Boehner at the US Capitol on Saturday. (AFP)
Washington, Oct. 5 (Reuters): Democrats and Republicans in the US House of Representatives agreed today to retroactively pay 800,000 furloughed federal employees once the government reopens.
However, there was no end in sight to the shutdown that was in its fifth day.
The House of Representatives passed the bill unanimously and it is expected to clear the Senate and be signed by President Barack Obama. It was a rare moment of cooperation in the House as the two parties were entrenched in their positions on the shutdown.
The standoff, which began at the start of the new fiscal year on Tuesday and shuttered all but essential government operations, is the latest in a series of budget fights between Obama and Republicans.
In the past, Republicans have insisted on spending cuts as the price for budget deals or lifting of the government debt limit. Their current stand is aimed at derailing the President’s landmark healthcare reform law to expand insurance to millions without coverage.
Republicans argue that the law is a massive government intrusion into private medicine that will cause insurance premiums to skyrocket, put people out of work and eventually lead to socialised medicine. They have refused to pass a funding bill without attaching measures that would undercut the law, known as Obamacare.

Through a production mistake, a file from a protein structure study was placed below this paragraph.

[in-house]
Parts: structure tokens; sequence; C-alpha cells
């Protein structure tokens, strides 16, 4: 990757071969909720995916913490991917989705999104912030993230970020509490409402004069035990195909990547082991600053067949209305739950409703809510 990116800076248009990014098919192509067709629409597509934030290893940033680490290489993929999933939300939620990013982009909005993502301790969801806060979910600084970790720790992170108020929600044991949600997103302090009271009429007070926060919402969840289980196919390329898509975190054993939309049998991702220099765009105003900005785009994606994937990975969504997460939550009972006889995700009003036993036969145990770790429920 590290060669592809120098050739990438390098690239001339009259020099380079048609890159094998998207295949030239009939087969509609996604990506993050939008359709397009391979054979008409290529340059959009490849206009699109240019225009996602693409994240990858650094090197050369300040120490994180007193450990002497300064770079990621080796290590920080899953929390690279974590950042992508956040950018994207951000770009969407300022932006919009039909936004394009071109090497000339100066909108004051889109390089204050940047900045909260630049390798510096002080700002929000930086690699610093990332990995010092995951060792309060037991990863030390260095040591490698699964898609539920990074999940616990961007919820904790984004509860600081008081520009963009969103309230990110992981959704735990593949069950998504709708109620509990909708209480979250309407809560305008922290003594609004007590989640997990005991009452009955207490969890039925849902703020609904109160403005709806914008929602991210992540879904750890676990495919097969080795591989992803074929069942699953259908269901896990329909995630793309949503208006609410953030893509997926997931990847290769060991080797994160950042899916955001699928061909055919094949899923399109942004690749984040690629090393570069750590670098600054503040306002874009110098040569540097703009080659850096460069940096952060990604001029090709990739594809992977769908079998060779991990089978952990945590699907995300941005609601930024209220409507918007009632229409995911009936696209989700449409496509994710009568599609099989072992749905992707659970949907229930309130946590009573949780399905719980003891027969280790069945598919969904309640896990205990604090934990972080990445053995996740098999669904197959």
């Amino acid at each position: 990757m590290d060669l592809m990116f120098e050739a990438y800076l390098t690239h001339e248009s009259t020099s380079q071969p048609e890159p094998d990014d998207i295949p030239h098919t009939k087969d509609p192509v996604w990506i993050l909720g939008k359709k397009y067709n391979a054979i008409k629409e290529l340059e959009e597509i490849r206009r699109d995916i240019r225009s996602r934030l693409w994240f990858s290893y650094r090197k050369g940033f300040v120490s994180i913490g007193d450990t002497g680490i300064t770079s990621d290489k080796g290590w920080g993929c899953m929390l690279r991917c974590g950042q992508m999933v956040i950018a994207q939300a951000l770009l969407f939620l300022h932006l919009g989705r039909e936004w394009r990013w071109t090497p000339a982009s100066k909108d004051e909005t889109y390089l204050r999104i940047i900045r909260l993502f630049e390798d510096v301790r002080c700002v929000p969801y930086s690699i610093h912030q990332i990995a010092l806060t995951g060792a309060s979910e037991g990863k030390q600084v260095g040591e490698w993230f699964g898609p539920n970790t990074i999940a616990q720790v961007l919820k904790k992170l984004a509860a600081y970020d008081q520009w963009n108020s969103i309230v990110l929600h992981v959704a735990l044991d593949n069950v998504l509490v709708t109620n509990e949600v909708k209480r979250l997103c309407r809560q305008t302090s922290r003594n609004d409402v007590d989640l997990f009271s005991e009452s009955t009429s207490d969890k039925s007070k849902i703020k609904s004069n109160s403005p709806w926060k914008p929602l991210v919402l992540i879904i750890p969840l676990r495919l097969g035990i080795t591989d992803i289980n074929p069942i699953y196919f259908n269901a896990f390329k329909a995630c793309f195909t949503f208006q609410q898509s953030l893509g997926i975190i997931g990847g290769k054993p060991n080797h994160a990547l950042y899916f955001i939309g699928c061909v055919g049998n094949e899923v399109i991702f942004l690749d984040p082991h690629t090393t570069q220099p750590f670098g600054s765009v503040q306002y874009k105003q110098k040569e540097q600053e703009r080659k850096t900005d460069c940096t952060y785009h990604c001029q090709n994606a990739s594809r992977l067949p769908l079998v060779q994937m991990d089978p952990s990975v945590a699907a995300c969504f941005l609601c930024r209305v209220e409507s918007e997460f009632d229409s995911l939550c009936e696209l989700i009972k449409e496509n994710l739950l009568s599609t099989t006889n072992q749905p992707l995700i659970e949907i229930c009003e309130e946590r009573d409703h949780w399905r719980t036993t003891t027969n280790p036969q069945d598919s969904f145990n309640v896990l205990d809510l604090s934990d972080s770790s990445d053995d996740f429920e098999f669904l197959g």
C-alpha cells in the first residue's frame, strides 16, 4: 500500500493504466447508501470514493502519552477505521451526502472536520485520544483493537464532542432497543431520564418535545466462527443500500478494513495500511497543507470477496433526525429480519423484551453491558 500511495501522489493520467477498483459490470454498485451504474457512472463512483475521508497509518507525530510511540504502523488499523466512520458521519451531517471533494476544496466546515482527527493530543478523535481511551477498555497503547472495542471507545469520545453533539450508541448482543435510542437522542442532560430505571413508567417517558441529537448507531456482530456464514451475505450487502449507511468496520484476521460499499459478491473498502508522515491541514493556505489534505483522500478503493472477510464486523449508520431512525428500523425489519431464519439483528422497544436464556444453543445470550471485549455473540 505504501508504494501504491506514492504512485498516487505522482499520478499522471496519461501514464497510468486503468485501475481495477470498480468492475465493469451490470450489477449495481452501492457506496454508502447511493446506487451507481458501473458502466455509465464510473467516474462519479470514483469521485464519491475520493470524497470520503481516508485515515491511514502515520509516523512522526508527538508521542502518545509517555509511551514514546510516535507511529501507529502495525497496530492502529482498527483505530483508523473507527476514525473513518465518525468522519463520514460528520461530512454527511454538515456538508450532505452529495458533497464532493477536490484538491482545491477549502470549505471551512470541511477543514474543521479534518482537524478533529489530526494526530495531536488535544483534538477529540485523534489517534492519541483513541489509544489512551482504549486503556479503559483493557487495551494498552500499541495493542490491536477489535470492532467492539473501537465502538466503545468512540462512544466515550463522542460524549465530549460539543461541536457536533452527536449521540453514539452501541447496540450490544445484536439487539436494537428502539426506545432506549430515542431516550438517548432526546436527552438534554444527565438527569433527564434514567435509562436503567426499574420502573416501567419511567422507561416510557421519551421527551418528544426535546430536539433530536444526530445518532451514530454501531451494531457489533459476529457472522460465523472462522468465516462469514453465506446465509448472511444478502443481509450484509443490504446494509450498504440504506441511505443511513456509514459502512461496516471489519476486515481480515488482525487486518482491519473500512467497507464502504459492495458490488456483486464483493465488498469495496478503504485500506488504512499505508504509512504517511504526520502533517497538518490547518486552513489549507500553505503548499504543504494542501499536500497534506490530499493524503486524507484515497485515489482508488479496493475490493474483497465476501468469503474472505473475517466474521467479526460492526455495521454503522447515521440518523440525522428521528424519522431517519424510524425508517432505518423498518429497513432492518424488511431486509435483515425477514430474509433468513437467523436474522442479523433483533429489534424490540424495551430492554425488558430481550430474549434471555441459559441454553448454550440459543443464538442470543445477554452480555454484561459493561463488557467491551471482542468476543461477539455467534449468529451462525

Obama and his fellow Democrats vow that they will make no such concessions on the funding bill or on raising the debt ceiling, which must be done by October 17 to avoid default.
Obama said in an interview with the Associated Press released today that he does not expect to have to take any unusual steps to prevent the US from defaulting on its debt because he believes Congress will raise the debt ceiling.
“I don’t expect to get there,” Obama said. “There were at least some quotes yesterday that Speaker Boehner is willing to make sure that we don’t default,” he said, referring to House Speaker John Boehner, a Republican.
“And I’m pretty willing to bet that there are enough votes in the House of Representatives right now to make sure that the United States doesn’t end up being a deadbeat,” Obama said.
In his radio address today, Obama said the government shutdown was having a “heartbreaking” impact on ordinary Americans, and renewed his call on Republicans in Congress to “stop the farce” and pass a funding bill without conditions.
Republicans are also seeking concessions in exchange for raising the nation’s $16.7 trillion debt limit, which is supposed to be reached on October 17. If the borrowing cap is not increased, the US will go into default, with what officials and economists say would be seriously damaging consequences for the US and global economies.
Boehner tried yesterday to squelch reports that he would ease the way to a debt ceiling increase, stressing that House Republicans would continue to insist on budget cuts as a condition of raising the borrowing authority. Republicans blame the White House for the fiscal deadlock, saying the president is stubbornly refusing to compromise.
“Republicans are eager to end the shutdown and move ahead with the fiscal and economic reforms that our country so urgently needs,” Senator John Cornyn said in the Republican weekly address today. “But we’re never going to make real progress without greater cooperation from our friends across the aisle.”